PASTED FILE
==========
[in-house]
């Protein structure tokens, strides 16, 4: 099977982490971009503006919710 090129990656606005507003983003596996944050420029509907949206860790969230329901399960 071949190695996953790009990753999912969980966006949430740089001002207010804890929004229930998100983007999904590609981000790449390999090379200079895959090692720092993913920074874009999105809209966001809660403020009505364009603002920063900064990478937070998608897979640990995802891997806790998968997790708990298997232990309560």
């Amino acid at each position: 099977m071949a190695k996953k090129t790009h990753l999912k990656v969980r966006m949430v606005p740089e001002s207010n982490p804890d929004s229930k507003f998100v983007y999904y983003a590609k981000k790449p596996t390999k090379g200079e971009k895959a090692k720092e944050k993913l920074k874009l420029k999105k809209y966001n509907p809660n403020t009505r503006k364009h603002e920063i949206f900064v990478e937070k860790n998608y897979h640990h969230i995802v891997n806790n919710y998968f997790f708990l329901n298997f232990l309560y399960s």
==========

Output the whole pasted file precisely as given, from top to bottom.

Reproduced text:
[in-house]
């Protein structure tokens, strides 16, 4: 099977982490971009503006919710 090129990656606005507003983003596996944050420029509907949206860790969230329901399960 071949190695996953790009990753999912969980966006949430740089001002207010804890929004229930998100983007999904590609981000790449390999090379200079895959090692720092993913920074874009999105809209966001809660403020009505364009603002920063900064990478937070998608897979640990995802891997806790998968997790708990298997232990309560």
């Amino acid at each position: 099977m071949a190695k996953k090129t790009h990753l999912k990656v969980r966006m949430v606005p740089e001002s207010n982490p804890d929004s229930k507003f998100v983007y999904y983003a590609k981000k790449p596996t390999k090379g200079e971009k895959a090692k720092e944050k993913l920074k874009l420029k999105k809209y966001n509907p809660n403020t009505r503006k364009h603002e920063i949206f900064v990478e937070k860790n998608y897979h640990h969230i995802v891997n806790n919710y998968f997790f708990l329901n298997f232990l309560y399960s």